BY KYLE KHANDIKIAN
The All-Armenian Students’ Association (All-ASA) held its first general body meeting of the 2015-2016 academic year on Sunday, September 13, 2015 at Glendale Community College, bringing together representatives of twelve Armenian Students’ Associations (ASAs) from universities and community colleges across Southern California.
Lead this year by President Mikael Matossian (UCLA’14), the purpose of the All-ASA for years has been to unite the various ASAs of Southern California for the benefit of their members and the Armenian-American community at-large. According to Matossian, ASAs are dynamic components of the Armenian-American community in California and serve to both develop their members to be the next generation of leaders, and to inspire Armenian high school students to pursue higher education.
The largest confederation of ASAs in the country, the All-ASA began the new academic year by identifying a new, three-point roadmap that it will use to guide its cultural, social, and activist programming throughout the year: unity and collaboration among constituent ASAs, leadership development of its members, and community service.
The meeting brought together Armenian students from a wide variety of Southern California schools, including UCLA, UC Irvine, UC Riverside, UC Santa Barbara, CSU Los Angeles, CSU Northridge, Cal Poly Pomona, USC, Pepperdine University, Occidental College, Glendale Community College, and Pasadena City College.
Public relations director Nare Kupelian, treasurer Anna Kupchyan, IT director Lolita Gabrielyan, and social and fundraising director Emily Samvalian were also present at Sunday’s first general body meeting.
To continue maintaining an Armenian presence on their respective campus communities, the All-ASA members, together with the board, finalized the organization’s formal mission statement, established the rules and guidelines for their meeting space, and began planning cultural, social, educational, and activist events for the upcoming semester on Sunday.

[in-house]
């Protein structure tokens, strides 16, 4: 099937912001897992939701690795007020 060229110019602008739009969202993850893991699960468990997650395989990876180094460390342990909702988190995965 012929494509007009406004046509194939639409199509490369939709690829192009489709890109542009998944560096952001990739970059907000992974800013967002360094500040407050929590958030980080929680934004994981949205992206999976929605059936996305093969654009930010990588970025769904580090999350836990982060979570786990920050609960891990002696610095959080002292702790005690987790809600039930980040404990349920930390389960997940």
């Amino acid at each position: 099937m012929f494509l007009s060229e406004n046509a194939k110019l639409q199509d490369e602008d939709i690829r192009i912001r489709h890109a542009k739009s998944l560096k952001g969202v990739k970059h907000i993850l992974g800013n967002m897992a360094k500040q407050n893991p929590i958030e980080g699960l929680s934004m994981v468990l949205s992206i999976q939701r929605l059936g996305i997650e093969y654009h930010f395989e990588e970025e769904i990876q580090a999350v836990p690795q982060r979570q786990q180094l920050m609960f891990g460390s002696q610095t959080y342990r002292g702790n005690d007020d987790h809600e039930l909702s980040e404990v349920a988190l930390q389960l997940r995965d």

Matossian noted that the All-ASA is “always changing and moving,” and that everyone who joined their first general body meeting on Sunday wanted to be there. For some schools, the All-ASA represented an opportunity and avenue by which to energize Armenian-American students on their campuses.
One student from Pepperdine University noted that her school’s ASA grew from just four members her freshman year to twelve today, a small but nonetheless significant increase in her eyes, and an example of the lack of visibility of Armenians on some college campuses.
The board stressed that the All-ASA was there to provide students with assistance to their needs, whatever they may be. From updating their online presence to organizing resume workshops, the board expressed its commitment to making resources and tools available to each ASA, drawing resources and talent from its alumni base and relationships with community leaders, businesses, and other Armenian-American organizations.
Matossian pointed out that as an organization, the All-ASA was unique. Though college campuses across the country have many cultural organizations representing the diversity of their student bodies, few have inter-school organizations like the All-ASA that unites them under one name.
Also on the agenda this year is to establish links with ASAs outside of Southern California, with schools around the country and even outside the US, irrespective of size and Armenian student count.
All-ASA meetings will take place every other week at the Glendale Youth Center, and are open to any Armenian student organization.
The All-Armenian Student Association (All-ASA) works to unite various Armenian-American college student organizations and serve the greater Armenian-American community through cultural, social, educational, and activist programming.
As the largest confederation of ASAs in the nation, All-ASA is dedicated to collaboration among its constituent organizations, leadership development of its members, and community service.